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Dying Eugenia Topiary - Please Help!

Posted by shrubbs (My Page) on
Sun, Jul 15, 07 at 16:21

I have a problem with my Eugenia topiary. I bought it at a Home Depot a few weeks ago and it seemed to be fine. However, when I was repotting the plant, I noticed a lot of centipedes, so I took the plant and washed down the roots and dirt leaving only the roots exposed but I quickly repotted it using potting soil into a smaller pot than the one it originally came with. It seemed to be doing fine, until now. The leaves are shriveling and falling off, and I seem to be loosing the bottom tier/ball. Is there anything I can do to save it?

I really don't know what I'm doing wrong

Could it be the centipedes and I haven't noticed any centipedes at all, and I'm not sure if I might be overwatering it? Or if the pot is too small? (just a note, the pot its in does not have a drainage hole)

Thank you

Follow-Up Postings:

RE: Dying Eugenia Topiary - Please Help!

If this is in time: if there aren't any drain holes there still has to be some sort of 'drainage' provision. This may mean a deep layer of pebbles.

If you root-pruned as well as removed the centipedes - it helps to reduce the amount of foliage as well so the leaves aren't losing water quicker than the reduced roots can supply it.

If there's no drainage - it could be drowning. Insufficient air, soggy soil, rotting roots - especially if the bugs were feasting on the roots and left open wounds there.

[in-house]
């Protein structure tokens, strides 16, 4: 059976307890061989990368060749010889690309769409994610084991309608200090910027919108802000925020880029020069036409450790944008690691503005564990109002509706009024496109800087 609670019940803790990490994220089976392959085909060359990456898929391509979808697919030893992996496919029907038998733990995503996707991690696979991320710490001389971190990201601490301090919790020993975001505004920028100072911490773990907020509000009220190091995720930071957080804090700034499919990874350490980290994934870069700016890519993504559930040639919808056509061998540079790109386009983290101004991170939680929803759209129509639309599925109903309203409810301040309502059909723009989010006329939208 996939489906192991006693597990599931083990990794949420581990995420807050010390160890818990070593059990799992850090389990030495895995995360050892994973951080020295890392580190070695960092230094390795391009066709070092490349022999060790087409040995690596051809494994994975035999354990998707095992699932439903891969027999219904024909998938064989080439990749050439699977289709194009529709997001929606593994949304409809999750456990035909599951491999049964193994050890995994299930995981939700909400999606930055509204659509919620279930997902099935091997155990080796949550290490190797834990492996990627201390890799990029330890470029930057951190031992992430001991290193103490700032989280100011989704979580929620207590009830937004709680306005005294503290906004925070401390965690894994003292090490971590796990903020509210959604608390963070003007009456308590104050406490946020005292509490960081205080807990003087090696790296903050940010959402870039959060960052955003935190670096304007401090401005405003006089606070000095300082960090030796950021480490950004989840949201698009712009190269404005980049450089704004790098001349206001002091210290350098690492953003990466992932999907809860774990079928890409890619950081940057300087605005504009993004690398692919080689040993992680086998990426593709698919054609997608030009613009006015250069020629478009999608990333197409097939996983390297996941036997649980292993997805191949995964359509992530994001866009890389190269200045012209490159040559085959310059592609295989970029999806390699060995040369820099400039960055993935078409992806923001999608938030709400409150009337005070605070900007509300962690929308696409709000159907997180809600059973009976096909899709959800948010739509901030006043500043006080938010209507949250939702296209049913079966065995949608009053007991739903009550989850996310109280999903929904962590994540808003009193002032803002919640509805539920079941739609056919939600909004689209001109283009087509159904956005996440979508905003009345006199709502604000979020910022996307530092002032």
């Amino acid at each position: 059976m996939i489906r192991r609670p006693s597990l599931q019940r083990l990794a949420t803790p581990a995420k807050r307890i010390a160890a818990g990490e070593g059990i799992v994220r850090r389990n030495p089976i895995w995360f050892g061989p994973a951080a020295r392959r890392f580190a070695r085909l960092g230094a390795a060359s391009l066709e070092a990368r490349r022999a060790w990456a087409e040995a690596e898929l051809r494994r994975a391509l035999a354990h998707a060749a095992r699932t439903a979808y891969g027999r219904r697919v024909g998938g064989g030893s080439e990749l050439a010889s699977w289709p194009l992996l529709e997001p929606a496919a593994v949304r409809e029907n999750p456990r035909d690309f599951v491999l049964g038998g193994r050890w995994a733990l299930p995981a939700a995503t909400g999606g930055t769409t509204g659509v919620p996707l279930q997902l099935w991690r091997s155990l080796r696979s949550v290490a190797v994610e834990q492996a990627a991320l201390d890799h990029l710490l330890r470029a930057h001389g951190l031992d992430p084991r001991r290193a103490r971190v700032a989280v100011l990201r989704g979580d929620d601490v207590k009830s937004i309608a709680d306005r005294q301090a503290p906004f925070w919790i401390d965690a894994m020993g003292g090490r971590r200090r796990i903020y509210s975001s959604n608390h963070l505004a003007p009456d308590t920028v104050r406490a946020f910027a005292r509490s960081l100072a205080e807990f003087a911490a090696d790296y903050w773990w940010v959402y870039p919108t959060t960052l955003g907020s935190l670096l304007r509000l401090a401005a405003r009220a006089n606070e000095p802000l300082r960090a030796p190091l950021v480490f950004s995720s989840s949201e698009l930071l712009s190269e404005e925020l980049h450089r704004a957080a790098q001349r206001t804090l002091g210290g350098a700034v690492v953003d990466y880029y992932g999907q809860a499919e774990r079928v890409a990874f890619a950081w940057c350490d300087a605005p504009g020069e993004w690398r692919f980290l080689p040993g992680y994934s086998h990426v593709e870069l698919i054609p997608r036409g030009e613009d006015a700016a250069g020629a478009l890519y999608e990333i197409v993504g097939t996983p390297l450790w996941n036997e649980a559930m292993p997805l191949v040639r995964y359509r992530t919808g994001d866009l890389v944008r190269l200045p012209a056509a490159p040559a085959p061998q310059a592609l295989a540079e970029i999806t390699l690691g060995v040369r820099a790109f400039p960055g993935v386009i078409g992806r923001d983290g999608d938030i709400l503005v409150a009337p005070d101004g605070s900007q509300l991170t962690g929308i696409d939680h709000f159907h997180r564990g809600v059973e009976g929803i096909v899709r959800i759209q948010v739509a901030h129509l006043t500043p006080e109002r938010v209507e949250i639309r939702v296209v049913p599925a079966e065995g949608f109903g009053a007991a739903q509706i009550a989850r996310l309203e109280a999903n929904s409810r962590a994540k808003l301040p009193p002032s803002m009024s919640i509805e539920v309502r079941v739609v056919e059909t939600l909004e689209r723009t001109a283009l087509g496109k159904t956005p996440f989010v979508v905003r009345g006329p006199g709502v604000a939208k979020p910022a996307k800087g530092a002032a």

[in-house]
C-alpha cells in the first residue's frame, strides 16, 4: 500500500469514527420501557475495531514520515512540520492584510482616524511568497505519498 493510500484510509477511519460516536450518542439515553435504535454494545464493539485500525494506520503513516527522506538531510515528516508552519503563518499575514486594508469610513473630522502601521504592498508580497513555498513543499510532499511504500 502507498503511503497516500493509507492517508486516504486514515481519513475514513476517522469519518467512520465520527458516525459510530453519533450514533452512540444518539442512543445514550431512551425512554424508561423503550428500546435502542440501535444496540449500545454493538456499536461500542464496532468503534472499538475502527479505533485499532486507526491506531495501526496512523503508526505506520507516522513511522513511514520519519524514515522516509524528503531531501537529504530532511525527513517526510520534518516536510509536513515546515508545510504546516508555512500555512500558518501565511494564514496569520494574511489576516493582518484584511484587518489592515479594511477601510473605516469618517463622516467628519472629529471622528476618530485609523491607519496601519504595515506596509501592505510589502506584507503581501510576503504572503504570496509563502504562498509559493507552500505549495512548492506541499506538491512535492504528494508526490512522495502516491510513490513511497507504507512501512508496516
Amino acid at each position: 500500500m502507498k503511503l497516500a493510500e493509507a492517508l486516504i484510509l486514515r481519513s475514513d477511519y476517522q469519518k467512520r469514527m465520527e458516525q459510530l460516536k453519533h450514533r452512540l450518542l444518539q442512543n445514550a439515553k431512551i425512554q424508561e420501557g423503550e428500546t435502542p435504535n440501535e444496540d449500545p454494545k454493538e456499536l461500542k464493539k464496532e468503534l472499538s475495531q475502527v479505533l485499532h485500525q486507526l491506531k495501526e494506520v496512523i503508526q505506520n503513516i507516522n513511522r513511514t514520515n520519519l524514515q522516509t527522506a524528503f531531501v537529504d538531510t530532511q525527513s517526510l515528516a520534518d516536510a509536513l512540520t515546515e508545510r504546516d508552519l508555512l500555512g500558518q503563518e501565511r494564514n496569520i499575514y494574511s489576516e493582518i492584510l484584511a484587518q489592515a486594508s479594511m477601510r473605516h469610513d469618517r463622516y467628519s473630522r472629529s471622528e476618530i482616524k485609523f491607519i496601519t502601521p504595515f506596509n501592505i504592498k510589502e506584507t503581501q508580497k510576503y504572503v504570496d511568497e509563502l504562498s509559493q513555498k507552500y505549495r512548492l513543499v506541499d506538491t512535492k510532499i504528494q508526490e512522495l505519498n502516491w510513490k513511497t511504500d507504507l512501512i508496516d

They aren't great in fierce and direct sun. They'll drop leaves. And they drink heaps - so reliable water will be needed.

For the pot - allow an inch all round between the root ball and the rim of the new pot. Allow a couple of inches underneath the present root ballfor fresh mix to grow down into, and a minimum of half an inch between the top of the soil and the rim of the pot.

And excellent drainage: if there's only one hole in the pot then it must be not less than an inch across. If you have it in plastic then be sure to have plenty of holes in the bottom of the pot. At least six at about three-eighths across.

If you want to use a cache pot then put the actual planting pot inside the cache on feet or a layer of pebbles so the pot never sits in stagnant water. A little water in the bottom of the cache will improve the local humidity for the plant but you don't want it staying there long enough tp either go green or smell.

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